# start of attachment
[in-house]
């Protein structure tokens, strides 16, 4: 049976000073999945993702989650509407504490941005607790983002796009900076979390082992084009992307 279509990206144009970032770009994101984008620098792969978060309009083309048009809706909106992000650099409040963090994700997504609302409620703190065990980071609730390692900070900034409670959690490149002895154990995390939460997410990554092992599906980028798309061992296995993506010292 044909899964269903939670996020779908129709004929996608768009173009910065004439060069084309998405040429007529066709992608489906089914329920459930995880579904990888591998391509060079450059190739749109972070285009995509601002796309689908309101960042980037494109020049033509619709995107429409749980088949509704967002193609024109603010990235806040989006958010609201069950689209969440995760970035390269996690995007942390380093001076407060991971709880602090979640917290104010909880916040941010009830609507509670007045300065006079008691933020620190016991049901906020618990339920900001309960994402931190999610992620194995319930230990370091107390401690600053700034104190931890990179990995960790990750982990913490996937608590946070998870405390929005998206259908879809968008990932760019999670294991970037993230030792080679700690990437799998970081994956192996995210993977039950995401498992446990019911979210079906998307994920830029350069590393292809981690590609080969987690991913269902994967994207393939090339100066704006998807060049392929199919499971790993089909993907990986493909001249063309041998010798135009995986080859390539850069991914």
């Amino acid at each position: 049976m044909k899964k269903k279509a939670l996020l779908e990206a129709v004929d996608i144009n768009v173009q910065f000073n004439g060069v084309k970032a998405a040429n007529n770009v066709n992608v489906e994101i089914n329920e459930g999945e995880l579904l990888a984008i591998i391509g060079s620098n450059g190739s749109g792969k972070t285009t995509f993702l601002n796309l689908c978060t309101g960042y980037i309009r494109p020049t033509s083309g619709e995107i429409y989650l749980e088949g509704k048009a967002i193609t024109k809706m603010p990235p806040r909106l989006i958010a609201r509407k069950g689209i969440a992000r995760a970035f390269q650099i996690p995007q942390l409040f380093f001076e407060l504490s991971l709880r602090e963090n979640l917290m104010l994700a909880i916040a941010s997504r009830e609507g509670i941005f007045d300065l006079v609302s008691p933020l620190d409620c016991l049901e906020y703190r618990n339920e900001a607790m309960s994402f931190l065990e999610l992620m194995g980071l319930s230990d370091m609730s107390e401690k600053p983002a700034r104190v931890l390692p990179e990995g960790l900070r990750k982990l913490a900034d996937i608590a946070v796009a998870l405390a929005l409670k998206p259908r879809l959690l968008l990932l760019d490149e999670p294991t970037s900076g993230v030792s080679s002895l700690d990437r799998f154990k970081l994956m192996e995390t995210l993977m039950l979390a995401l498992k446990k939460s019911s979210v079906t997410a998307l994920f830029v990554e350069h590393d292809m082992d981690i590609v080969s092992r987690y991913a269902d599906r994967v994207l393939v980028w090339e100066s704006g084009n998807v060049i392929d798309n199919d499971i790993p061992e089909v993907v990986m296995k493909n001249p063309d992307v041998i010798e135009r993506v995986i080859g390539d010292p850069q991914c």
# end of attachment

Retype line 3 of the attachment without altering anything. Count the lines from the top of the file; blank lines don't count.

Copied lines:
């Amino acid at each position: 049976m044909k899964k269903k279509a939670l996020l779908e990206a129709v004929d996608i144009n768009v173009q910065f000073n004439g060069v084309k970032a998405a040429n007529n770009v066709n992608v489906e994101i089914n329920e459930g999945e995880l579904l990888a984008i591998i391509g060079s620098n450059g190739s749109g792969k972070t285009t995509f993702l601002n796309l689908c978060t309101g960042y980037i309009r494109p020049t033509s083309g619709e995107i429409y989650l749980e088949g509704k048009a967002i193609t024109k809706m603010p990235p806040r909106l989006i958010a609201r509407k069950g689209i969440a992000r995760a970035f390269q650099i996690p995007q942390l409040f380093f001076e407060l504490s991971l709880r602090e963090n979640l917290m104010l994700a909880i916040a941010s997504r009830e609507g509670i941005f007045d300065l006079v609302s008691p933020l620190d409620c016991l049901e906020y703190r618990n339920e900001a607790m309960s994402f931190l065990e999610l992620m194995g980071l319930s230990d370091m609730s107390e401690k600053p983002a700034r104190v931890l390692p990179e990995g960790l900070r990750k982990l913490a900034d996937i608590a946070v796009a998870l405390a929005l409670k998206p259908r879809l959690l968008l990932l760019d490149e999670p294991t970037s900076g993230v030792s080679s002895l700690d990437r799998f154990k970081l994956m192996e995390t995210l993977m039950l979390a995401l498992k446990k939460s019911s979210v079906t997410a998307l994920f830029v990554e350069h590393d292809m082992d981690i590609v080969s092992r987690y991913a269902d599906r994967v994207l393939v980028w090339e100066s704006g084009n998807v060049i392929d798309n199919d499971i790993p061992e089909v993907v990986m296995k493909n001249p063309d992307v041998i010798e135009r993506v995986i080859g390539d010292p850069q991914c």